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Italian term applied to DOC wines which are deemed superior because of their higher minimum alcoholic strength, usually by a half or one per cent, a longer period of ageing before commercial release, or a lower maximum permited yield, or all three.
The result of breeding a new variety by crossing two vine varieties. If the varieties are of the same species, usually the European vinifera species, then the result may also be knowm a an intraspecific cross - Müller-Thurgau would be one example.
Named after the principal town of Nuits-St-Georges, this is the northern half of the escarpment of the Côte d'Or, producing the greatest red wines of Burgundy, from the Pinot Noir grape, and very occasional white wines.
Winemaking process with the aim of clarification and stabilization of a wine whereby a fining agent, one of a range of special materials, is added to coagulate or adsorb and precipitate quickly the colloids suspended in it.
The lightest in terms of must weight and alcohol among the trio of dry white wine categories in Austria's Wachau region-specifically for unchaptalaized grapes of 73 to 83° Oechsle which result in wines no more than 11% alcohol. The name comes from a feathery grass species indigenous to the local vineyard terraces.
Red winemaking process which transforms a small amount of sugar in grapes which are uncrushed to ethanol, without the intervention of yeasts, it is used typically to produce light-bodied, brightly coloured, fruity red wines for early consumption, most famously but by no means exclusively in the Beaujolais region of France.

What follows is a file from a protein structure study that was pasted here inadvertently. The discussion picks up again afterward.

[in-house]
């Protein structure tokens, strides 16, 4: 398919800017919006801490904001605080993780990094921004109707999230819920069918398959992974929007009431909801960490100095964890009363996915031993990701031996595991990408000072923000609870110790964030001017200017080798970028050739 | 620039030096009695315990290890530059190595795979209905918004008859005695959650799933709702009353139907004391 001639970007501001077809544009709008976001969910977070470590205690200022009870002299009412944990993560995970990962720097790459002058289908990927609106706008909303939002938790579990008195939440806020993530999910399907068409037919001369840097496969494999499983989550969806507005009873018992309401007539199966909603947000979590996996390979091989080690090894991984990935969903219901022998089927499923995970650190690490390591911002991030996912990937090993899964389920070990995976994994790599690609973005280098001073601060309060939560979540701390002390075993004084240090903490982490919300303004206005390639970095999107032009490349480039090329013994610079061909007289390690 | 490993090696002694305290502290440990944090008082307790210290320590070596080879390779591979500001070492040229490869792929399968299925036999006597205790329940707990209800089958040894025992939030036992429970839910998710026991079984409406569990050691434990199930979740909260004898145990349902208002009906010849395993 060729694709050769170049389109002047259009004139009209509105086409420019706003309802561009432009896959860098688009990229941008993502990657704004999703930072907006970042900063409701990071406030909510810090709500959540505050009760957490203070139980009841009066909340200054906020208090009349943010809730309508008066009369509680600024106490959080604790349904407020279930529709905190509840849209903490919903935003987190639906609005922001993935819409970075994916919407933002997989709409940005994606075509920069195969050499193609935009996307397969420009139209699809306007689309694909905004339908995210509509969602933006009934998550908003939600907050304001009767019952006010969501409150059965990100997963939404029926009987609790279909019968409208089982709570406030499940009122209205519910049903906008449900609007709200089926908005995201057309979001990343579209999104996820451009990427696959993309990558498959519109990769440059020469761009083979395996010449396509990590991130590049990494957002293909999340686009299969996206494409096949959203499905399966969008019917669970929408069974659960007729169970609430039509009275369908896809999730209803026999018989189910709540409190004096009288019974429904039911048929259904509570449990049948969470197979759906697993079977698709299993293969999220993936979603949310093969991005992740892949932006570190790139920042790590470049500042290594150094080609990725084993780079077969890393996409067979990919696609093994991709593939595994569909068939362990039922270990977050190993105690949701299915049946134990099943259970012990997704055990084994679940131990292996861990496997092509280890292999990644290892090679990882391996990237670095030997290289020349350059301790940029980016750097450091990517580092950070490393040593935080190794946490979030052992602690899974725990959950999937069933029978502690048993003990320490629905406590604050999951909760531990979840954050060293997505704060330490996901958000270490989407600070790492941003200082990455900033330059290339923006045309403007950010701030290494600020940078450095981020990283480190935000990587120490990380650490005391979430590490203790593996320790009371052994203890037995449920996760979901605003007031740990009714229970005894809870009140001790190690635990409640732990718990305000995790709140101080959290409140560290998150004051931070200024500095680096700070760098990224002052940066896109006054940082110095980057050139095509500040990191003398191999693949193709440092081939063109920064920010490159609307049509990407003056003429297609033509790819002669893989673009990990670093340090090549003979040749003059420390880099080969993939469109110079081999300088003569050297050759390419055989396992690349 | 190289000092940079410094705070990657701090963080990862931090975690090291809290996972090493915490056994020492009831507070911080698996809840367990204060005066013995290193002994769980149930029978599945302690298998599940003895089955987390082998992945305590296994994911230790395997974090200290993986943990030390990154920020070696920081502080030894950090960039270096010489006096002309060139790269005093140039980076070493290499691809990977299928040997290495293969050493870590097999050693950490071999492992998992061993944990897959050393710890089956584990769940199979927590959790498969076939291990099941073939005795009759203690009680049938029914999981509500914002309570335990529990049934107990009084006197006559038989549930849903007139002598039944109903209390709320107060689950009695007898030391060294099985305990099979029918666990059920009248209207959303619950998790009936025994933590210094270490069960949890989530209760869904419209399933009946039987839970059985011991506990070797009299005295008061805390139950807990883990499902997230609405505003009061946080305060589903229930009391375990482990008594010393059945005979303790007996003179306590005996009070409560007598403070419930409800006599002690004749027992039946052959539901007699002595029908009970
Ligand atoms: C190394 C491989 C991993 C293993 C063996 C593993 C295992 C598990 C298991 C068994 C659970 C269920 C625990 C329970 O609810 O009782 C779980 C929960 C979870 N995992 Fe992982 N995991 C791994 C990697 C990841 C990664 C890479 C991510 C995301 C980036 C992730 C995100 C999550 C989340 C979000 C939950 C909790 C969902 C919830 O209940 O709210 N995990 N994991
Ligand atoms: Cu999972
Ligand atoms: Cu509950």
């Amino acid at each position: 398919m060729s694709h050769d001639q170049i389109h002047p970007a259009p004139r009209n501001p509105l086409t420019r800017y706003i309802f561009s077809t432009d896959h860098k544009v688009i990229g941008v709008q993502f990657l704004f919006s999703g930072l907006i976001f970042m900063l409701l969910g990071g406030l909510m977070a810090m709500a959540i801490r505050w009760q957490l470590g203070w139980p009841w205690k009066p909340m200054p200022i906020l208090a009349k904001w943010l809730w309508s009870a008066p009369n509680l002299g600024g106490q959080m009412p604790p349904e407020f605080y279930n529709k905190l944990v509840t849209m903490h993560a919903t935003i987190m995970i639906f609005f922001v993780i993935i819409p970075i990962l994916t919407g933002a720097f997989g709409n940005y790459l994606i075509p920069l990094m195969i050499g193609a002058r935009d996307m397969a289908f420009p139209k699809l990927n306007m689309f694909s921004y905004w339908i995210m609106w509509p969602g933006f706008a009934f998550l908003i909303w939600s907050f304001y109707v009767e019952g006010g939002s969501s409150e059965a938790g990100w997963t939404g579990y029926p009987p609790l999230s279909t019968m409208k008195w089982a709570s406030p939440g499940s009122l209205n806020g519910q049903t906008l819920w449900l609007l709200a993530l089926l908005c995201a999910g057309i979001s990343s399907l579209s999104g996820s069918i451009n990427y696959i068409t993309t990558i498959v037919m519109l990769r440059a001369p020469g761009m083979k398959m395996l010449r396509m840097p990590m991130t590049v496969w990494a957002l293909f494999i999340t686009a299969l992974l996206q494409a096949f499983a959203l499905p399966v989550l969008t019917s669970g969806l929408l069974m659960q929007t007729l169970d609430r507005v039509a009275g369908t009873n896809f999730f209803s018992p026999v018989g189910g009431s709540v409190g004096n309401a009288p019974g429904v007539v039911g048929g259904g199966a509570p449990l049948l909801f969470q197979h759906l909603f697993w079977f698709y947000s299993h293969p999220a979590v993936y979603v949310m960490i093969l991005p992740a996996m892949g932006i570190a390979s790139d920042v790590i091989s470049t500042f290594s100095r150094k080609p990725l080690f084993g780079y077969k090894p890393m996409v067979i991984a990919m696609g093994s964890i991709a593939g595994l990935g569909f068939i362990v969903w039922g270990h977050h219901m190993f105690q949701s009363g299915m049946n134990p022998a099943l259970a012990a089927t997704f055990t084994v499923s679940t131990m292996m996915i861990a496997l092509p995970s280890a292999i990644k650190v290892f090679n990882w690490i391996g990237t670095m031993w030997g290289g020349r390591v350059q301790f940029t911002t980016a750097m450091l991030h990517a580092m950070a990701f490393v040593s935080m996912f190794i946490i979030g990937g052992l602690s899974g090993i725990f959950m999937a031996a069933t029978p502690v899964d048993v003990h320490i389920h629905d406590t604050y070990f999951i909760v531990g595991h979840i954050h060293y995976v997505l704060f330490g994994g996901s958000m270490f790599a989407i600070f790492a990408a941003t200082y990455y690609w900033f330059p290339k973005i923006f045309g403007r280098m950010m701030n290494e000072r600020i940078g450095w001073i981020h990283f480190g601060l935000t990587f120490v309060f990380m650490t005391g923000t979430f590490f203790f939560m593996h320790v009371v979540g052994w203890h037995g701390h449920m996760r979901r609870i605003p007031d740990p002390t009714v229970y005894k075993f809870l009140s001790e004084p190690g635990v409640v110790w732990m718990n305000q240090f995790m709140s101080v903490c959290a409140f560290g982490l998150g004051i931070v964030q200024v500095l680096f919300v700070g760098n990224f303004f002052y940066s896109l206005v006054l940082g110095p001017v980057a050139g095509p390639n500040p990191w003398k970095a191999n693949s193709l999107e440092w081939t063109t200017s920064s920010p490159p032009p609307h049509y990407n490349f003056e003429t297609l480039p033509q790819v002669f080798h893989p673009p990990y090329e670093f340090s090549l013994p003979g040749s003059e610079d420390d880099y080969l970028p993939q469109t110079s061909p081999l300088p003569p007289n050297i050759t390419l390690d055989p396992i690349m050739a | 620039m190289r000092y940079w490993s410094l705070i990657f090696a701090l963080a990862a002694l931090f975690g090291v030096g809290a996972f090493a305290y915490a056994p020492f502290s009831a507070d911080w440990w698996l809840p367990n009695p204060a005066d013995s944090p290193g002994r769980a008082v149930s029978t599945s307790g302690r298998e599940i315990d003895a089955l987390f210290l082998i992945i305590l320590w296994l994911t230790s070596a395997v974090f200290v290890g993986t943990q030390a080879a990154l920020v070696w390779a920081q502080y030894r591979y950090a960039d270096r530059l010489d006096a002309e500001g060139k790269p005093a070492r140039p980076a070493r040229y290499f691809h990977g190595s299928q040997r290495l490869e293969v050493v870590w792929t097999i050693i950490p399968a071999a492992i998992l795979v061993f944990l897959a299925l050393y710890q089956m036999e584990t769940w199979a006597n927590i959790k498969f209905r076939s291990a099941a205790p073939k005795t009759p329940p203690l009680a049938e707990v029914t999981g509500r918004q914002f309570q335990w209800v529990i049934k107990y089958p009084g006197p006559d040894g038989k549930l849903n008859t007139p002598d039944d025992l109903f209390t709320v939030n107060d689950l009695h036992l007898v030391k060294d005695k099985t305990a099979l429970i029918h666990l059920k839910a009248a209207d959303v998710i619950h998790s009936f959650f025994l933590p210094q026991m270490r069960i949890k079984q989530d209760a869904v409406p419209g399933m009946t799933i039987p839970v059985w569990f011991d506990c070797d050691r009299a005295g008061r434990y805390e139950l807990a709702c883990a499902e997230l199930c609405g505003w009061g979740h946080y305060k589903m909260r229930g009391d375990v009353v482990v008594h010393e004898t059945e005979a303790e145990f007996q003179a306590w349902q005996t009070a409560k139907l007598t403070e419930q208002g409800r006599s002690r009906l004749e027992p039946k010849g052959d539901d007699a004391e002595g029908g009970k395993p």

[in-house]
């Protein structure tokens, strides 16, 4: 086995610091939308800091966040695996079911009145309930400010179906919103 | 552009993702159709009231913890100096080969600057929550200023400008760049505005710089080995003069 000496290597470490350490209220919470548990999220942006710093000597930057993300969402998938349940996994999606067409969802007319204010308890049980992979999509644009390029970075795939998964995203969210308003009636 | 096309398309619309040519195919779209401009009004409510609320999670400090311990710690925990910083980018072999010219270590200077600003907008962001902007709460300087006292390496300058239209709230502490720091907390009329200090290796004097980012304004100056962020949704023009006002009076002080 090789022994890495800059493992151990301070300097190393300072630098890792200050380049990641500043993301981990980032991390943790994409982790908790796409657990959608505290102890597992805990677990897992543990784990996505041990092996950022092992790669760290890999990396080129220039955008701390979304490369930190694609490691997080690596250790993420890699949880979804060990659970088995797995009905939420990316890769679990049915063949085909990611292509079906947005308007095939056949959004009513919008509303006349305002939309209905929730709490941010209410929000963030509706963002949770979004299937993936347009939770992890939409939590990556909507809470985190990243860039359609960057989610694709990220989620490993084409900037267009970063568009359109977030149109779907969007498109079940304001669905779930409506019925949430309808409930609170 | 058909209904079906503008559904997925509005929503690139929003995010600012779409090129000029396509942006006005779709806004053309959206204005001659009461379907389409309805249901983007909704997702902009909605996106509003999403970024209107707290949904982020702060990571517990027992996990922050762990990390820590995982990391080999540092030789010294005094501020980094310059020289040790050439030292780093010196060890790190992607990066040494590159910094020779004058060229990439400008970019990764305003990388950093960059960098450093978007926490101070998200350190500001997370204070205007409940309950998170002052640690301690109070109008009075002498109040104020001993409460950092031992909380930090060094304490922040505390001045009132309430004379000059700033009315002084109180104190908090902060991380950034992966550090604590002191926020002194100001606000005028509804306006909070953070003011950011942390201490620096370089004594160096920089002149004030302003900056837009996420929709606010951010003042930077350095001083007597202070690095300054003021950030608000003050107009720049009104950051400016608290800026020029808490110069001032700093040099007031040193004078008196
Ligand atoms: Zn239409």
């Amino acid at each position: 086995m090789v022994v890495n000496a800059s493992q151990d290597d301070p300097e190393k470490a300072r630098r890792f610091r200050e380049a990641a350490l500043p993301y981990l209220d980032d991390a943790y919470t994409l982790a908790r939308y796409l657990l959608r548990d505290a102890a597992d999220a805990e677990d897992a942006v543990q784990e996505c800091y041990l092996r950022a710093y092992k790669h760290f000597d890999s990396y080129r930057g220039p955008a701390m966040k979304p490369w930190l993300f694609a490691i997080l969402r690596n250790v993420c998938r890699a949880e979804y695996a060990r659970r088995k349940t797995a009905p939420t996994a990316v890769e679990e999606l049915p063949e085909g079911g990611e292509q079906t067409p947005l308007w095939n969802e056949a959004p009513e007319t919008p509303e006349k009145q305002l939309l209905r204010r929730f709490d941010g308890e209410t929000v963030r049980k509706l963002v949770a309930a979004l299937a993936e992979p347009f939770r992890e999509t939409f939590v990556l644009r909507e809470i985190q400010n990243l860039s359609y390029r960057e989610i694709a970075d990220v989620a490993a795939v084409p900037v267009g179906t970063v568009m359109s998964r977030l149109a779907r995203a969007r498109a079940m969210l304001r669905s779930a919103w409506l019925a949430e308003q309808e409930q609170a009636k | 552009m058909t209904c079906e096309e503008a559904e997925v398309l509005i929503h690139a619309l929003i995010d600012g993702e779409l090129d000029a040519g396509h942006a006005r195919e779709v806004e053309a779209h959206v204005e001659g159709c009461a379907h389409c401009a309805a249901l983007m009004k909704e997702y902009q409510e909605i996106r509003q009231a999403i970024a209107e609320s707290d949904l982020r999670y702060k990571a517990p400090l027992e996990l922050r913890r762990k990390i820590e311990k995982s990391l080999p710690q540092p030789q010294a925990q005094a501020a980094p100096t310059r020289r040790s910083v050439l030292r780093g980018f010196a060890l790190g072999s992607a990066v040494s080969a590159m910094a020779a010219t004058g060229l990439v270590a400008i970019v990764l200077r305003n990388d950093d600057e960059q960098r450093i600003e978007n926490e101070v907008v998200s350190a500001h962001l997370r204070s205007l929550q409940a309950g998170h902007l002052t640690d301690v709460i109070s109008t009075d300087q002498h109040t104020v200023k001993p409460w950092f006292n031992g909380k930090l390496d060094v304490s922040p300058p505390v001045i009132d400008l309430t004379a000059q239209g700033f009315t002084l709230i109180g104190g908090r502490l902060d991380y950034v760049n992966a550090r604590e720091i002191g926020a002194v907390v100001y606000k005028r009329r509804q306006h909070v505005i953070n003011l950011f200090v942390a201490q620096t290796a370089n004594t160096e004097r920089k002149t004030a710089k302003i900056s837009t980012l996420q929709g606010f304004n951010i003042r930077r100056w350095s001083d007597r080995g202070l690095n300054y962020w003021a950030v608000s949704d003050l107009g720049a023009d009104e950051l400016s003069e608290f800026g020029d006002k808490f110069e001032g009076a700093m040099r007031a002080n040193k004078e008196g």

Common winemaking practice, named after its French promulgator Jean-Antoine Chaptal, whereby the final alcoholic strength of a wine is increased by addition of sugar to the grape juice or must, before and/or during fermentation, although if it is added before, the higher sugar level will make it harder for the yeast to multiply.
White winemaking technique wheereby the grapes are not subjacted to destemming and bunches of ripe grapes are pressed whole, with the stems used as conduits for what can often be particularly viscous juice.
Ancient word for steeping a material in liquid with or without a kneading action to separate the softened parts of the material from the harder ones. This important process in red winemaking involves extracion of the phenolics or anthocyanins, other glycosides, including flavour precursors from the grape skins, seeds, and stem fragments into the juice or new wine.
Important village in the Côte de Nuits district of Burgundy producing red wines from Pinot Noir grapes. Morey suffers, perhaps unfairly, in comparison with ist neighbours Chambolle-Musigny and Gevrey-Chambertin beacuse its wines are usually described as being lighter versions of Gevrey or firmer than Chambolle, according to which side of the village they are located.
Is French for "old vines". The term is used widely on wine labels-as is vinhas velhas (Portugal), alte Reben (Germany)-in the hope that potential buyers are aware that wine quality is often associated with senior vine age.
The general term used by winemakers to describe the harmless crystalline deposits that separate from wines during fermentation and ageing. The principal component of this deposit is potassium acid tartrate, the potassium salt of tartaric acid, which has therefore given rise to the name.
Is hard and supple, and most oaks have watertight wood, which has the simple advantage over other wood types used for cooperage of displaying a natural affinity with wine, imparting qualities and flavours that today's consumers appreciate as enhancing or complementing those of many wines.